/ 6 July 2017

Small-small survival vs living large

Class divide: Exclusive African designs and cuisine hold sway at a new Harare spot. The ‘rich kids’ are caught between enjoying the good life
Class divide: Exclusive African designs and cuisine hold sway at a new Harare spot. The ‘rich kids’ are caught between enjoying the good life

As I get into the taxi taking me from my guesthouse in Zimbabwe’s capital Harare to the launch of “a premium multibrand retail store”, the driver quips: “This is where all the big fishes live. Lots of top people in the army, police and intelligence service live here. Our head of state lives just down the road.”

A radio news broadcaster lazily informs the nation that the country’s president, Robert Mugabe, had that day castigated traditional chiefs and new black landowners for leasing land to white farmers. This, Mugabe felt, went against the ethos of land redistribution.

Turning down the volume as soon as the president’s speech commences, the cab driver says: “Yes, my brother, life in Zimbabwe is hard. You know, sometimes even me, I have to wait more than two months to get paid. For now, I can say, my wife and I, we are failing as parents to provide for our children.”

His wife, he says, earns “small-small money” working as a tailor, doing alterations for people in their neighbourhood.

“She is actually a designer — a proper designer — but it is too expensive to buy material. So she just fixes people’s clothes. But it is small-small money. And sometimes people don’t pay, so she goes around begging them for 20 dollars, begging them for 10 dollars. It’s hard.”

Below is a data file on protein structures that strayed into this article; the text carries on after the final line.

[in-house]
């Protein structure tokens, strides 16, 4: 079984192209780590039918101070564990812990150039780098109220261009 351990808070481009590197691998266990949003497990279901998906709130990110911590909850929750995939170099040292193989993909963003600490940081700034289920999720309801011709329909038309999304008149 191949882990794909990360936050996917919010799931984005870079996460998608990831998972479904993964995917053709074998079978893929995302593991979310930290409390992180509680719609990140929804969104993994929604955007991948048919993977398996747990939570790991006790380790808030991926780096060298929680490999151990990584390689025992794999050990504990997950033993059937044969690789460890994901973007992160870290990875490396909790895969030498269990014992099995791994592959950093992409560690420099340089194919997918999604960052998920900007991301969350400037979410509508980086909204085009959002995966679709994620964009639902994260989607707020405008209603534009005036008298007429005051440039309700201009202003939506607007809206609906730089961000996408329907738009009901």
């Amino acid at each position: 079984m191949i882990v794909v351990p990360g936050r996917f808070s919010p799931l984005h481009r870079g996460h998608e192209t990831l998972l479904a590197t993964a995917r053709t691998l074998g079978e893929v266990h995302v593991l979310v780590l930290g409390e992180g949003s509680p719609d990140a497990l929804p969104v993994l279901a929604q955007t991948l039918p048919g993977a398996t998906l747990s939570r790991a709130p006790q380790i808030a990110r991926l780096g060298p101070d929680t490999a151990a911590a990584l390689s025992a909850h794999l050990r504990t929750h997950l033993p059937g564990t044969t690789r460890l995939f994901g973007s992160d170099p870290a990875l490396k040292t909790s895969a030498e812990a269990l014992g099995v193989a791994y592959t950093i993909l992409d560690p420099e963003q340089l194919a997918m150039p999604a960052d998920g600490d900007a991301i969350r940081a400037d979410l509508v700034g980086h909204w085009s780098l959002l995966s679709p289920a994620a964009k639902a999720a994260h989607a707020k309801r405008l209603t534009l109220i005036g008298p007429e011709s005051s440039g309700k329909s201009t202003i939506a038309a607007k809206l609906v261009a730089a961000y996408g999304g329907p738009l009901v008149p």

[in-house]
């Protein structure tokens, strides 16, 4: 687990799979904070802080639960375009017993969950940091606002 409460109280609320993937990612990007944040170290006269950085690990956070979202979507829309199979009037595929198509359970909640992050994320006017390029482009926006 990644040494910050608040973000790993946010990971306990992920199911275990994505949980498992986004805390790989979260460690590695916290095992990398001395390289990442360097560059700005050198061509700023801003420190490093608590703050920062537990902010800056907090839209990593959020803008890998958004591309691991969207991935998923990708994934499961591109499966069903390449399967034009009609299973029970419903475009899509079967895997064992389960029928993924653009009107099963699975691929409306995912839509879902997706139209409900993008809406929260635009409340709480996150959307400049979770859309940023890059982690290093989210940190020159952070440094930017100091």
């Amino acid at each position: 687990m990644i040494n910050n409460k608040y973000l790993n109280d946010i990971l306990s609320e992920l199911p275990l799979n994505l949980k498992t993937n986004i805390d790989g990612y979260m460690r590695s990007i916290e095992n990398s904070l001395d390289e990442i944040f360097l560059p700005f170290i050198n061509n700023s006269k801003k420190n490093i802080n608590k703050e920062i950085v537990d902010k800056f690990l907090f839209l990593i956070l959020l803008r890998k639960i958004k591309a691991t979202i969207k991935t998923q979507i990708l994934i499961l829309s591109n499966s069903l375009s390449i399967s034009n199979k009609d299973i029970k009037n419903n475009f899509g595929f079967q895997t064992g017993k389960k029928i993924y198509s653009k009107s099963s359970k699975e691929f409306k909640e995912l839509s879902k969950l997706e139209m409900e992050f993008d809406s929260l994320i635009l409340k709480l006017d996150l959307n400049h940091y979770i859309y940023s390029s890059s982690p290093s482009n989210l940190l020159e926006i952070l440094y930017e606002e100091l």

As we pull into a street in the affluent Harare suburb of Chisipite — a security guard staring at us suspiciously but slowly lifting the boom to allow us entry — it becomes clear that this is a world away from his wife’s tiny tailoring business and the small-small money they have to survive on.

Passing a security guard, I step on to the expansive property, replete with palm trees, Turkish-themed gazebos spread across the lawns and Harare’s well-heeled blithely — if self-consciously — chatting away.

The event is the opening of The Sp_ce, “a lifestyle, fashion and design concept store”. Though to call it a store would be something of an understatement, because The Sp_ce occupies the entire property and consists of a restaurant and a boutique selling the exclusive wear of African designers such as David Alford, RumbiRumbi, Bamboo Revolution, Boheika, Taibo Bacar from Mozambique and South Africa’s Rich Mnisi.

I walk into the palatial shop while owner Priscilla Chigariro-Gessen is having her makeup done. “It’s so much better when it’s done professionally,” she smiles. The former model and founder of Zimbabwe Fashion Week says she opened the store “as an outlet for my creativity and to create a space where comfort, quality, luxury African designs and excellent service are on offer”.

Reclining in one of the luxurious Turkish-themed booths inside the store is a group of impeccably made-up young women deciding which drinks to order. Instead of a traditional laminated menu card, the establishment offers its menu on iPads.

“Zimbabwe has improved a lot in terms of the culinary industry,” says Anaishe, who runs her own catering company and didn’t want to use her own name.

“Before we used to have, like, basic meals. Back in the day, families used to have lunch or dinner at the hotels — like Rainbow Hotel and Crowne Plaza — but that’s changed now because restaurants have upped their game and it’s actually the hotels that are slacking.”